Bio110AntibioticResistanceLabManual2013_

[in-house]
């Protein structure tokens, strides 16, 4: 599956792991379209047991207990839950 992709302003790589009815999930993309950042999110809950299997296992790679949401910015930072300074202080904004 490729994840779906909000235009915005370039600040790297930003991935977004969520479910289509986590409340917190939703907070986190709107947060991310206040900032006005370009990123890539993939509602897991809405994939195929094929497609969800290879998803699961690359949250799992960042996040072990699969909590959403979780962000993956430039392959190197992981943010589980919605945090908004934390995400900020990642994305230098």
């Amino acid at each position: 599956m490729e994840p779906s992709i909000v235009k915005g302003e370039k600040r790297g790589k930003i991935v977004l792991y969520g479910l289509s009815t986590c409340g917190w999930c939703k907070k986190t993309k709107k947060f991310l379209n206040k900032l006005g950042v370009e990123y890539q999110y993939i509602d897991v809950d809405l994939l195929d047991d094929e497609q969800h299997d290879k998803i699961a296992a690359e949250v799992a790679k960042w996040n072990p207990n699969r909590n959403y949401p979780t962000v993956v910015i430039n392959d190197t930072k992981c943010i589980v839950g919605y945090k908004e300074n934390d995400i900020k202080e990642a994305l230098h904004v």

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Unformatted text preview: c‐ resistance genes and resistance can evolve quickly in populations. The E. coli that we will be using in lab have been modified so that they are incapable of conjugation or transformation (transduction is not an issue because there are no bacteriaphages in the system). The maintenance of these plasmids takes energy. In the absence of antibiotics, the bacteria may lose the plasmid that carries the resistance genes and the bacterium will become sensitive to the antibiotic. D. Polymerase Chain Reaction (PCR) Fundamentals The PCR technique is used in many areas of basic and applied sciences. The technique relies on the action of a DNA polymerase (an enzyme that can form polymers of DNA from monomeric nucleotides) to amplify large amounts of specific regions of DNA. There are many different types of DNA polymerases, and PCR uses one that has evolved in thermophilic (heat‐loving) bacteria. The extreme temperatures under which these bacteria live (sometimes exceeding 100° C) means their proteins (including enzymes) must function in conditions that would denature (inactivate) proteins derived from organisms that have evolved and are adapted to live at lower temperatures. The DNA polymerase from Thermus aquaticus is most often used in the PCR technique and it is commonly referred to as Taq polymerase, or simply Taq. The thermoresistant nature of Taq allows it to function under repetitive heating and cooling cycles, and this attribute, together with the ability of the enzyme to add monomeric nucleotides to the 3’ end of a growing strand of D...
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